EVIL PARADISE: Surfing and Artistic Creations with Sean Bernhardt

Sean Bernhardt enjoying a glimpse of the coming of spring. Photo: Christor Lukasiewicz

Sean Bernhardt enjoying a glimpse of the coming of spring. Photo: Christor Lukasiewicz

“My style has always been evolving, but I am still heavily influenced by the surf and skateboard culture, DIY mentality and street art. The artwork that I choose to create goes along with surfing because the ocean is always changing. I like to always mix it up a bit and either work with paper collage, pen and ink, or painting. I like to have fun and express myself…” -Sean Bernhardt

Surfing is as much of an artistic pursuit as it is a sport or physical activity. Riding waves is a creative and skillful expression unique to each individual, that is why we can easily spot surfers we know based on style alone. To the untrained eye it may appear all the same, but to the devout wave sliding enthusiast even the smallest details reveal the distinction in each surfers approach. The wave is the canvas, the  board is the brush or pen, surfing is the medium and the surfer in rhythmic flow with his surroundings is always the creator.

Sean Bernhardt is a surfer, skater and artist from Monmouth County, NJ.  I recently caught up with him on our last swell and conducted a short interview. Read on and enjoy.

Zappo: When and where did you start surfing, what was the surf scene like when you first started?

Bernhardt: I started surfing around age 10 and paddled out for the first time at the Manasquan Inlet beach. The surf scene back when I first started was very intimidating. Everyone that I grew up with was getting into surfing and starting to do contests at the time. I felt like if you didn’t surf or wear name-brand surf apparel that you’d stick out in the community.

Zappo: Do you remember the first time you rode a wave and what that feeling was like?

Bernhardt: I remember standing on my boogie board and then slowly making my way into surfing. I always enjoyed trying something new on my board and just having fun with my good friends. The feeling was just like cruising on a skateboard, which to me was straight bliss because I would always be skating before and after school growing up.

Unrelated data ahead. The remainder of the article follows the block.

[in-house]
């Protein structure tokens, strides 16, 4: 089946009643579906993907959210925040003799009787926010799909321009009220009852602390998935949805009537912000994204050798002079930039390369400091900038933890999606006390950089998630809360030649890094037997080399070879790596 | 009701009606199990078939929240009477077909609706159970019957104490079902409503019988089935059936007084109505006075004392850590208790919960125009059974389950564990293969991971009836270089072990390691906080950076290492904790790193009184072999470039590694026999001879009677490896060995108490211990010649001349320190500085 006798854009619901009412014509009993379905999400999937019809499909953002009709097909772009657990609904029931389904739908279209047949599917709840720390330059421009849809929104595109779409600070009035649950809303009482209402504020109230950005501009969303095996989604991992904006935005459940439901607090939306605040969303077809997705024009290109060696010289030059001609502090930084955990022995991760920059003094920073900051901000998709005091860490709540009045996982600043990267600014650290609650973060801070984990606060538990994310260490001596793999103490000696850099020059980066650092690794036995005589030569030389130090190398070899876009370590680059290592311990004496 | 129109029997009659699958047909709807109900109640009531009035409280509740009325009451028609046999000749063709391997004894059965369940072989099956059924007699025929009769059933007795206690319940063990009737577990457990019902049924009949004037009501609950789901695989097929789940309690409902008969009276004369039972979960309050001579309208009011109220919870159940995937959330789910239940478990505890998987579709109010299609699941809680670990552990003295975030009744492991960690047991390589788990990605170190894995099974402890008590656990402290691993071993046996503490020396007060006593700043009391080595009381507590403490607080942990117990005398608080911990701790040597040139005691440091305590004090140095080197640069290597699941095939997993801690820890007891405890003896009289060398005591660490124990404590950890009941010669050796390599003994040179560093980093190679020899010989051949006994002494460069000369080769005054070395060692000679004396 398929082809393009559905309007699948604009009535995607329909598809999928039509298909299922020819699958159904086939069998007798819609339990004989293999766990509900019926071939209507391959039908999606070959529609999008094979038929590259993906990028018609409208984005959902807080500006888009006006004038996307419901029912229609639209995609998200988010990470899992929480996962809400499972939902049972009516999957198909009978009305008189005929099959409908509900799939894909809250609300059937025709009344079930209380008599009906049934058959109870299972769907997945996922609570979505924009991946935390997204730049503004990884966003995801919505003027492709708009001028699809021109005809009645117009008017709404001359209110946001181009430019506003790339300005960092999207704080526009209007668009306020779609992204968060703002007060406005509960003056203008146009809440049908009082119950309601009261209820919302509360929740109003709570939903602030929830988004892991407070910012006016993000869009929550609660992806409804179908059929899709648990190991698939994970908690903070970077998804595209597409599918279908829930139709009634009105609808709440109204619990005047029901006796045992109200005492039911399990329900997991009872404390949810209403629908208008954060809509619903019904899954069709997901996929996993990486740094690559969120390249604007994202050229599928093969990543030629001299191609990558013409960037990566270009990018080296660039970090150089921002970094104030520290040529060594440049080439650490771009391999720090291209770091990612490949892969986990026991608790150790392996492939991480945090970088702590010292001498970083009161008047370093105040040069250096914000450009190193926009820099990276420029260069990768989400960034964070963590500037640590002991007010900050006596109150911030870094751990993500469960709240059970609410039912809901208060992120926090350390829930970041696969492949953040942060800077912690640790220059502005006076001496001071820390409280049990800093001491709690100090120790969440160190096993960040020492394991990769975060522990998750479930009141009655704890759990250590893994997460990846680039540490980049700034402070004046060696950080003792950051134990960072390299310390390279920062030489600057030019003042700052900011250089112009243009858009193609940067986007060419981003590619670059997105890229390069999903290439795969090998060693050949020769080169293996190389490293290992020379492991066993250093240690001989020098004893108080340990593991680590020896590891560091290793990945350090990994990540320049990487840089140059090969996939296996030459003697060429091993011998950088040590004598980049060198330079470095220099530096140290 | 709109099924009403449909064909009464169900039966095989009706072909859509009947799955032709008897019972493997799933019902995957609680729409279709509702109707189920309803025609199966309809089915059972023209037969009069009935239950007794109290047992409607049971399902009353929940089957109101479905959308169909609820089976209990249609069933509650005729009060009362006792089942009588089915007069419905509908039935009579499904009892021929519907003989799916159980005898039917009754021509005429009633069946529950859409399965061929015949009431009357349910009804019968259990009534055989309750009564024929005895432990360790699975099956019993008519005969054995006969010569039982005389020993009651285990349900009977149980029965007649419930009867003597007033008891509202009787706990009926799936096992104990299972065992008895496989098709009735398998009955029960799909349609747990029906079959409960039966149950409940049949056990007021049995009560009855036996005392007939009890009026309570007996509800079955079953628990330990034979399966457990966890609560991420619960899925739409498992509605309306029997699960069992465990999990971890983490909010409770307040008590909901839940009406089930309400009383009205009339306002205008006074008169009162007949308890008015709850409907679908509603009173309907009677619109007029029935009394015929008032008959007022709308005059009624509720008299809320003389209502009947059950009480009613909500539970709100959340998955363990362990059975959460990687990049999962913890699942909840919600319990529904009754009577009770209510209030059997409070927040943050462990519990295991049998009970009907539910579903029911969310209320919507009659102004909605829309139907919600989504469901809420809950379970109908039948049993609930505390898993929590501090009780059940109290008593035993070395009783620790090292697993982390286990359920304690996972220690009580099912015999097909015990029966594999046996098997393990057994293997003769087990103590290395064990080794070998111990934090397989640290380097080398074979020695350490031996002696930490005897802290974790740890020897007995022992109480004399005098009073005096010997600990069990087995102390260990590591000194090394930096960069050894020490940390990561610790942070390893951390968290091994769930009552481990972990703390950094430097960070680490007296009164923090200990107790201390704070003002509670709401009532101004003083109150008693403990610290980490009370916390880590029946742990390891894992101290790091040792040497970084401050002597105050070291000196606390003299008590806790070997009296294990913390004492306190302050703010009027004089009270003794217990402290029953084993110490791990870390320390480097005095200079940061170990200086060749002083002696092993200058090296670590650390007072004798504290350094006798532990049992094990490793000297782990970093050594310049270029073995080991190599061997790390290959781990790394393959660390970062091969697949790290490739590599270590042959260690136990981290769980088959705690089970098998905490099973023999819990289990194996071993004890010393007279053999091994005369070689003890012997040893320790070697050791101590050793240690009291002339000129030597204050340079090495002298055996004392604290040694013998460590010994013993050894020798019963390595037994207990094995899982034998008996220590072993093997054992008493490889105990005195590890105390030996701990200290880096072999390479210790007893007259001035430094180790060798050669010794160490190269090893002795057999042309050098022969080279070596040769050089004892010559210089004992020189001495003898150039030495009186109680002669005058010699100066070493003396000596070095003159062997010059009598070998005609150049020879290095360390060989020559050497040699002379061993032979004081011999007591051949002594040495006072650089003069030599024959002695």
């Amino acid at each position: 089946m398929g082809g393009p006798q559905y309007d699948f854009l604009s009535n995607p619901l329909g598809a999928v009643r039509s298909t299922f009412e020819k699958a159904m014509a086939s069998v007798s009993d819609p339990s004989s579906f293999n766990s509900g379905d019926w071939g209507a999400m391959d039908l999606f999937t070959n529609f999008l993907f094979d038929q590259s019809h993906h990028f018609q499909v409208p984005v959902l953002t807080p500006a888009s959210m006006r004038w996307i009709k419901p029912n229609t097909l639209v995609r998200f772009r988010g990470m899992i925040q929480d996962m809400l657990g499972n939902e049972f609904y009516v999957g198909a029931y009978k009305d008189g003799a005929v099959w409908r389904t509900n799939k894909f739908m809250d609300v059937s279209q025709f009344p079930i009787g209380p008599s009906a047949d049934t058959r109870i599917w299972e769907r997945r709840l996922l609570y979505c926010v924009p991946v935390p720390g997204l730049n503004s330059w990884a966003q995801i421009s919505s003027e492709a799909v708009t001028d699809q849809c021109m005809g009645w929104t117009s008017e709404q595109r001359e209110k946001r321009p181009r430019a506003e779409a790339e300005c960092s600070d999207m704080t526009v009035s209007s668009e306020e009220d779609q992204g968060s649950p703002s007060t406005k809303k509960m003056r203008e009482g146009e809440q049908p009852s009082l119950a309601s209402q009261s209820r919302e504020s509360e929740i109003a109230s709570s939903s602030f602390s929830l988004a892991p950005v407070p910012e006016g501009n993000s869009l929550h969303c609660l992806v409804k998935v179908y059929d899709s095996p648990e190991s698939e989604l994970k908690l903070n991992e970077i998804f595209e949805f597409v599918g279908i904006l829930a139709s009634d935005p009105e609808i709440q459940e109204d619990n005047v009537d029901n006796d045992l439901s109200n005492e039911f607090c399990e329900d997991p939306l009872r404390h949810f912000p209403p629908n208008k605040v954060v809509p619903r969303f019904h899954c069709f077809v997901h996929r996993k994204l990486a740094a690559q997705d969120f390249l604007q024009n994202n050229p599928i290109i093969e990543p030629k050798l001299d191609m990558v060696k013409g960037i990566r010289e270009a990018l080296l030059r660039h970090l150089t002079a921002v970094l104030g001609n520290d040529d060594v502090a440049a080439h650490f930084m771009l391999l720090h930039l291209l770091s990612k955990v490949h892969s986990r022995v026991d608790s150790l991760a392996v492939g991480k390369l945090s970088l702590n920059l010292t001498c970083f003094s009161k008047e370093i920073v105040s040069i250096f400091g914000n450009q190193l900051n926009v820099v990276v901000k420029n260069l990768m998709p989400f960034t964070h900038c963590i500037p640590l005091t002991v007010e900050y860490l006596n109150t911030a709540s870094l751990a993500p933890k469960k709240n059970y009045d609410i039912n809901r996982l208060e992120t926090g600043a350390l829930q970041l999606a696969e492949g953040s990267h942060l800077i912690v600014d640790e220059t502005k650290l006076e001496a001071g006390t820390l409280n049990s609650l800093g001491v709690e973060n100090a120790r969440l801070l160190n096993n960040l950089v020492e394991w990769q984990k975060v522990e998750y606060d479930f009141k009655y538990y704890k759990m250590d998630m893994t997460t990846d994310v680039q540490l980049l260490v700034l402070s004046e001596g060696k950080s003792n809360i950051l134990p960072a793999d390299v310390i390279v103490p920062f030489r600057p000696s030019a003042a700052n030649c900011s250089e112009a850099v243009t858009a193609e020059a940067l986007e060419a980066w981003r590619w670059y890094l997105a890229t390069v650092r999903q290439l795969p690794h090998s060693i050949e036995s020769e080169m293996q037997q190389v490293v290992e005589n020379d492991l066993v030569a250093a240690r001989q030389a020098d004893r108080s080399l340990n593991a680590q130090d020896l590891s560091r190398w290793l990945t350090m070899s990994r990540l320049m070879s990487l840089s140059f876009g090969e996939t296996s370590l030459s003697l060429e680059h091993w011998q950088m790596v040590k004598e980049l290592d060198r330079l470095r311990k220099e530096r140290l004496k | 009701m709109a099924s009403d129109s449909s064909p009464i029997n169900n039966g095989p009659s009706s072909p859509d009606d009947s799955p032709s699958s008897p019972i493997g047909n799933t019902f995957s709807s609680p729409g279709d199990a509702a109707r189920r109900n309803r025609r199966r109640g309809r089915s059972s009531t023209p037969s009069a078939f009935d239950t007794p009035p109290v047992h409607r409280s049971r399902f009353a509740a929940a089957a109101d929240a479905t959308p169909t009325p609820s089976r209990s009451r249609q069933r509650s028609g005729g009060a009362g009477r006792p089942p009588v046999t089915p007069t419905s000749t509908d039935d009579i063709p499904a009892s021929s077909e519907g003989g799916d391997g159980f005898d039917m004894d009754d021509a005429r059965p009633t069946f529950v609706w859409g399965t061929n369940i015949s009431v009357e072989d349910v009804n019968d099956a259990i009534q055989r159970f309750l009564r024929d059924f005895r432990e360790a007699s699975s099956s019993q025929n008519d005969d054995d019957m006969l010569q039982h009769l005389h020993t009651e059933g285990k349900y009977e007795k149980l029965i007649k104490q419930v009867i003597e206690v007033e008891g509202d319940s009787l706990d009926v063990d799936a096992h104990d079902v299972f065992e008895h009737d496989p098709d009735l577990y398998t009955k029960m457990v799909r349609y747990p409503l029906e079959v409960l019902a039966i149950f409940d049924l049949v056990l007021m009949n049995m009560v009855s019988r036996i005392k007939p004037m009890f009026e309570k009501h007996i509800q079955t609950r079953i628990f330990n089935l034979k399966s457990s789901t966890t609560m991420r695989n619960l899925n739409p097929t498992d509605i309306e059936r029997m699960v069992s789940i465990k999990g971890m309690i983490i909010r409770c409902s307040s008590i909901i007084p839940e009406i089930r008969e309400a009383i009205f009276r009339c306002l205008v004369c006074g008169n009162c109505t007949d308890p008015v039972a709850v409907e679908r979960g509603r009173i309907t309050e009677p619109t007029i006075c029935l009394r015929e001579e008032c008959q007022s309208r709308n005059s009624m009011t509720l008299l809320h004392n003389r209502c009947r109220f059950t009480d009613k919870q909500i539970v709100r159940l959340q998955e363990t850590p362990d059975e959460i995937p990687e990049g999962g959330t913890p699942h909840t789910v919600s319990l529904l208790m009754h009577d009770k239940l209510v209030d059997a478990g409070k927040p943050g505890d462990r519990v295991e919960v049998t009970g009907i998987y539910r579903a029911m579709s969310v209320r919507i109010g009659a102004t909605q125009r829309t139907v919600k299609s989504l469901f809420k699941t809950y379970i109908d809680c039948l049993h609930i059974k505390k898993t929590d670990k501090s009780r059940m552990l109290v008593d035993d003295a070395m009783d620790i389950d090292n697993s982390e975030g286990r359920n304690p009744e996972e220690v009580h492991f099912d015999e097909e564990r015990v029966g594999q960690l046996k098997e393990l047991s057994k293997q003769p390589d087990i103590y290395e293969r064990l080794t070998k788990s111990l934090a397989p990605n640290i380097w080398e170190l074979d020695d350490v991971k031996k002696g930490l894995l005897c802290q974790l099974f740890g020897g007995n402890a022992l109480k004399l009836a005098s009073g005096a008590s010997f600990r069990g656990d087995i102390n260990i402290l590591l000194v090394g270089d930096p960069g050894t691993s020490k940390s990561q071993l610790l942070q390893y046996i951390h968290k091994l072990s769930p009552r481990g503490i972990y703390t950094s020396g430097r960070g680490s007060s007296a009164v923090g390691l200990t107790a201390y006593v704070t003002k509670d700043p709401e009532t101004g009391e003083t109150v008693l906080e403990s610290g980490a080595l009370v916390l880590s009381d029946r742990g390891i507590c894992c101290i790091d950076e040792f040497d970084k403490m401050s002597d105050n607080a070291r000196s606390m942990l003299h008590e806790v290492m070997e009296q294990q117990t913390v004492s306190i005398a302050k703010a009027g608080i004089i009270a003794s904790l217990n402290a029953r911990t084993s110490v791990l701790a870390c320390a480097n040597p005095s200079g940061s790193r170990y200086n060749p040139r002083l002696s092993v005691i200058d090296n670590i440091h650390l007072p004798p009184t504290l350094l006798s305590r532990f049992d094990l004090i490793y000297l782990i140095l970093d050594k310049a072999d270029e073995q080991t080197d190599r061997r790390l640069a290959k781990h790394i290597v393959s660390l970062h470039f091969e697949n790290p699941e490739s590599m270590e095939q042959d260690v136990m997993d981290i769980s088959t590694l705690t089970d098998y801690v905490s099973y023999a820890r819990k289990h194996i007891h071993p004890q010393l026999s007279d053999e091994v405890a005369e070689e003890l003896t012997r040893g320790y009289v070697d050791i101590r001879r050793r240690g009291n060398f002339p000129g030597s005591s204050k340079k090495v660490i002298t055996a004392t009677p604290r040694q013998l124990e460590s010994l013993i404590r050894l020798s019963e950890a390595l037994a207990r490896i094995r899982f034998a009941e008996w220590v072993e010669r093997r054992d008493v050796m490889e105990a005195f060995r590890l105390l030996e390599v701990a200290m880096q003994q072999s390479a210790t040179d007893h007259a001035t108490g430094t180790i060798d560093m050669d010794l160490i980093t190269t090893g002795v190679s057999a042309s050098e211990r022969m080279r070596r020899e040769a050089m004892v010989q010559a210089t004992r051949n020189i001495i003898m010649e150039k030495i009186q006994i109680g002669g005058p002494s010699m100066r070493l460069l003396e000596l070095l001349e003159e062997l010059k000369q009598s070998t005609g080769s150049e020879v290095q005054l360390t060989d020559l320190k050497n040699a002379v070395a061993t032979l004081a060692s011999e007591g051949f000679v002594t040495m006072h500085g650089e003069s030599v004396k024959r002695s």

Life and Creation

Life and Creation

Zappo: What was your first surfboard and what surf craft are you currently enjoying?

Bernhardt: My first surfboard was a 5’11” Natural Art that my dad picked up at a yard sale. I remember my board had bright blue painted rails, which made it stand out from all the other boards that kids were riding. Once I grew out of that board, I started riding a bit shorter performance board shaped by Fly Surfboards (Paul Baymore) from New Jersey. Since then, I’ve been surfing and supporting Solid Surfboards (Dan O’Hara). I remember seeing a printed surf ad of his somewhere and was really into the board models that I was seeing. Dan was working out of the Hamptons in New York and shaping by hand. I’ve always been a huge supporter of the DIY attitude. I shot him an email about eight years ago and put in my first order for a high-performance model, the “Cisco Kid.” I have been a part of the Solid family ever since. Dan is now living and shaping boards out in San Diego.

Zappo: When did you get into drawing and creating various forms of art? How is your artwork and surfing interconnected?

Bernhardt: I first started creating artwork as a child, always scribbling on wood scraps with crayons, pencils and oil sticks. Elementary school was when I found an interest in making artwork. Art became my favorite class, besides lunch, and I started drawing more often. My skills started to transform right after eighth grade and my focus was strictly on art class. I was super into drawing landscapes, especially of the beach or local scenery around where I live in Monmouth County, NJ. After getting a ton of positive feedback on what I chose to create, I started to just push my skills, work harder and get way more involved over the years trying as many new mediums as possible. My style has always been evolving, but I am still heavily influenced by the surf and skateboard culture, DIY mentality and street art. The artwork that I choose to create goes along with surfing because the ocean is always changing. I like to always mix it up a bit and either work with paper collage, pen and ink, or painting. I like to have fun and express myself, which is what artwork is all about and why I choose to create the work that I do.